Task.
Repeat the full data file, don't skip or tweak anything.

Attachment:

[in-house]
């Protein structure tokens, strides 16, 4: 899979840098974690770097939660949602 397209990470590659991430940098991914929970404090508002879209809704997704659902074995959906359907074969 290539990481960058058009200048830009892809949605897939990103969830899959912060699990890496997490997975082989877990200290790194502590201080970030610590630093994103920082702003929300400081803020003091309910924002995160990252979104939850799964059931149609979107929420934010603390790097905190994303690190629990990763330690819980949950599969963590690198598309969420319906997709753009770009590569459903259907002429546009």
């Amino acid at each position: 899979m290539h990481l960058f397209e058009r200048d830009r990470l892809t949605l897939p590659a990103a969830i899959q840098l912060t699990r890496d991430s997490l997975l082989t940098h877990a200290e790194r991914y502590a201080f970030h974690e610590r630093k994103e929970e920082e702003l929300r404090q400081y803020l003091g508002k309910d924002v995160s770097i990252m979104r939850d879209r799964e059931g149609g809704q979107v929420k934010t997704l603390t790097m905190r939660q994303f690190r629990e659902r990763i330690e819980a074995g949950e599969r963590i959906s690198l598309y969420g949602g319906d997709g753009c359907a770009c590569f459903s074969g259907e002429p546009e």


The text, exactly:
[in-house]
């Protein structure tokens, strides 16, 4: 899979840098974690770097939660949602 397209990470590659991430940098991914929970404090508002879209809704997704659902074995959906359907074969 290539990481960058058009200048830009892809949605897939990103969830899959912060699990890496997490997975082989877990200290790194502590201080970030610590630093994103920082702003929300400081803020003091309910924002995160990252979104939850799964059931149609979107929420934010603390790097905190994303690190629990990763330690819980949950599969963590690198598309969420319906997709753009770009590569459903259907002429546009």
């Amino acid at each position: 899979m290539h990481l960058f397209e058009r200048d830009r990470l892809t949605l897939p590659a990103a969830i899959q840098l912060t699990r890496d991430s997490l997975l082989t940098h877990a200290e790194r991914y502590a201080f970030h974690e610590r630093k994103e929970e920082e702003l929300r404090q400081y803020l003091g508002k309910d924002v995160s770097i990252m979104r939850d879209r799964e059931g149609g809704q979107v929420k934010t997704l603390t790097m905190r939660q994303f690190r629990e659902r990763i330690e819980a074995g949950e599969r963590i959906s690198l598309y969420g949602g319906d997709g753009c359907a770009c590569f459903s074969g259907e002429p546009e």